With the announcement at Google I/O 2017 that the Kotlin programming language will be officially supported as a first class citizen for the Android framework, there’s been a lot of talk around what Kotlin is and how it compares to Java. This post highlights the reasons why our development team at Shockoe feels that Kotlin is the wave of the future and why Android developers should start adopting it.
What is Kotlin?
Why should you start using Kotlin?
Here are our top three reasons why you should jump in:
#1 Easily integrated into your mobile stack
Kotlin code is compiled into the same bytecode that your regular Java programs are and uses the Java Virtual Machine (JVM) to execute that code.
This means that Kotlin still has access to all the same libraries and frameworks available to you in the Java world with the addition of those from the Kotlin standard library. This also allows Kotlin and Java code to run concurrently with one another. Java classes calling methods in Kotlin classes or libraries and vice versa. This can even be done in the same file. Take this example from a library that handles unit conversion:
Here we have a function that takes a Double parameter and returns an Int. However, we want to use the java.lang.Math class to round as this feature doesn’t exist in Kotlin. So we round to the nearest place and call a method from the Kotlin Double class to convert the result into an Int.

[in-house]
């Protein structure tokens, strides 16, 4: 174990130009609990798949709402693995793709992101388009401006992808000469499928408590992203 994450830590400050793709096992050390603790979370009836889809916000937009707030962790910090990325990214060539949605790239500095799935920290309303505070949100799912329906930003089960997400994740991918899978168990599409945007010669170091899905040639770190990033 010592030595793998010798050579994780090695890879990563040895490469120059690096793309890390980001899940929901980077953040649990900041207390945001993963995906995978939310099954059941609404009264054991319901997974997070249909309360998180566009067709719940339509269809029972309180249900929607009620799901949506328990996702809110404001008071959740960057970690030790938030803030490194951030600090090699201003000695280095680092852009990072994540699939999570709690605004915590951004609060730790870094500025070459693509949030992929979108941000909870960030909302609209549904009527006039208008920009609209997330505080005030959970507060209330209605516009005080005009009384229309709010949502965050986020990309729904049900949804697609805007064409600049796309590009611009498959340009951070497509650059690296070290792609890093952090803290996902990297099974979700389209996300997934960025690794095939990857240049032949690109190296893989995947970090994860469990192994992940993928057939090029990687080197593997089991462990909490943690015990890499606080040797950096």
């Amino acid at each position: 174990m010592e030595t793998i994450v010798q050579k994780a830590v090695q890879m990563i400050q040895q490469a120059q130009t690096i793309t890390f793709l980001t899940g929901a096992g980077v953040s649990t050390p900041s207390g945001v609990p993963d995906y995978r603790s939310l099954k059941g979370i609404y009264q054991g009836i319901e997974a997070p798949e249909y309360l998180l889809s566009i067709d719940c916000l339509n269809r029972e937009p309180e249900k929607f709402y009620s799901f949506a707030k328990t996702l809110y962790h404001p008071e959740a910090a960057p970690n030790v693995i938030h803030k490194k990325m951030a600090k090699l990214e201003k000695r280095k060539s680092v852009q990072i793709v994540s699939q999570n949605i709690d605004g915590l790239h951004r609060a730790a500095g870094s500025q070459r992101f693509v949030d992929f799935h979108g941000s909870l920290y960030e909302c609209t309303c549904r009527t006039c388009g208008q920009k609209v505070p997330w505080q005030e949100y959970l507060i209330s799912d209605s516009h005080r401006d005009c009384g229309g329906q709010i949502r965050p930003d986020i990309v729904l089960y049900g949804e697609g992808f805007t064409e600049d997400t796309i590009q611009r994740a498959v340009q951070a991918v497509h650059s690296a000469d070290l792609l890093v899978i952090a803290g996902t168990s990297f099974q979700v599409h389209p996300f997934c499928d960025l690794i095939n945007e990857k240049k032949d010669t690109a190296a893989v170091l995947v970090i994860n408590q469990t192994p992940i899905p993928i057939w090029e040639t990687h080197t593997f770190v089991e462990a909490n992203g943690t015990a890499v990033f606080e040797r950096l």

This duality of execution allows developers to easily convert their existing Android projects from Java to Kotlin or to simply add new features written in Kotlin, without converting previously written code.
#2 Multi-paradigm language
Kotlin adds a lot of functional features to the object-oriented nature of Java. I realize that Java 8/9 adds similar features but this post is specific to the Android platform.
These features coupled with improved/sugar syntax lead to a much more easily read codebase. I won’t go over all the features but some of the most prominent ones are higher order functions, null safety, better typing with type inference, and much less boilerplate code.
These features, in particular, allow a developer to write much cleaner code and a lot less of it. Here’s an example of some Java code to perform and common action – filtering a list:
This isn’t too terribly much but it can quickly spiral out of control as you start adding more complexity. The Kotlin equivalent would look like:
Yep, that’s it. There are many more operators that can be appended to the end of that, for instance if you wanted to map the results to strings and return the string list you just make one minor change.
#3 Official Support From Google
No brainer here, right? However, the announcement from Google I/O 2017 is a huge deal for the language. In addition to the benefits of Kotlin over Java such as those detailed above, Kotlin will now have full support in Android Studio and within the Android ecosystem. JetBrains and Google are working together to continue to support the language into the foreseeable future.
Kotlin is by no means meant to replace Java. However, it will allow for better apps to be written using a much more modern and architected language that keeps developers in mind.
Now is a great time to jump into Kotlin and to start writing your Android apps with it. It will lead to better productivity for your mobile team, as they’ll be writing less code – which will be more readable and therefore easier to maintain.
Then there’s also the similarities between Kotlin and Swift as is highlighted here. This helps bridge the gap between iOS and Android development teams.
Official Kotlin Documentation
Sample Kotlin App
Kotlin Android (Layout) Extensions
Anko – Library with many Kotlin helper tools for Android
Kovenant – Promises for Kotlin